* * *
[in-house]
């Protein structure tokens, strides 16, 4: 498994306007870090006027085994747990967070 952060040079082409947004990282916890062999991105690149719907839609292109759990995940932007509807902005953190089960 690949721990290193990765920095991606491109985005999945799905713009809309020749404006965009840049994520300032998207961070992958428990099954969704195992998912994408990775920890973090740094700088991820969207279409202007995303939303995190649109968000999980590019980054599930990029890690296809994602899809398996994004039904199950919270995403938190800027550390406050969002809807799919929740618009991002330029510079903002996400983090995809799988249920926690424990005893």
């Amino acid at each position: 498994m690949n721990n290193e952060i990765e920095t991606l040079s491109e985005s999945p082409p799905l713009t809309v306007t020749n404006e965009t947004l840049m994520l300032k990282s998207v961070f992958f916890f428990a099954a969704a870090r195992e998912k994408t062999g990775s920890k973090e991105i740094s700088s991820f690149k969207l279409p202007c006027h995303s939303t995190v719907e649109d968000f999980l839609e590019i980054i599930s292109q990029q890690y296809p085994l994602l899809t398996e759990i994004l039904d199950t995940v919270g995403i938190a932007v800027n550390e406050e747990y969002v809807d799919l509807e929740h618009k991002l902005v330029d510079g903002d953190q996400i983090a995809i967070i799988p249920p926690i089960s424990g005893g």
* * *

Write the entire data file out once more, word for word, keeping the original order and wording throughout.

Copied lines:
[in-house]
């Protein structure tokens, strides 16, 4: 498994306007870090006027085994747990967070 952060040079082409947004990282916890062999991105690149719907839609292109759990995940932007509807902005953190089960 690949721990290193990765920095991606491109985005999945799905713009809309020749404006965009840049994520300032998207961070992958428990099954969704195992998912994408990775920890973090740094700088991820969207279409202007995303939303995190649109968000999980590019980054599930990029890690296809994602899809398996994004039904199950919270995403938190800027550390406050969002809807799919929740618009991002330029510079903002996400983090995809799988249920926690424990005893």
């Amino acid at each position: 498994m690949n721990n290193e952060i990765e920095t991606l040079s491109e985005s999945p082409p799905l713009t809309v306007t020749n404006e965009t947004l840049m994520l300032k990282s998207v961070f992958f916890f428990a099954a969704a870090r195992e998912k994408t062999g990775s920890k973090e991105i740094s700088s991820f690149k969207l279409p202007c006027h995303s939303t995190v719907e649109d968000f999980l839609e590019i980054i599930s292109q990029q890690y296809p085994l994602l899809t398996e759990i994004l039904d199950t995940v919270g995403i938190a932007v800027n550390e406050e747990y969002v809807d799919l509807e929740h618009k991002l902005v330029d510079g903002d953190q996400i983090a995809i967070i799988p249920p926690i089960s424990g005893g």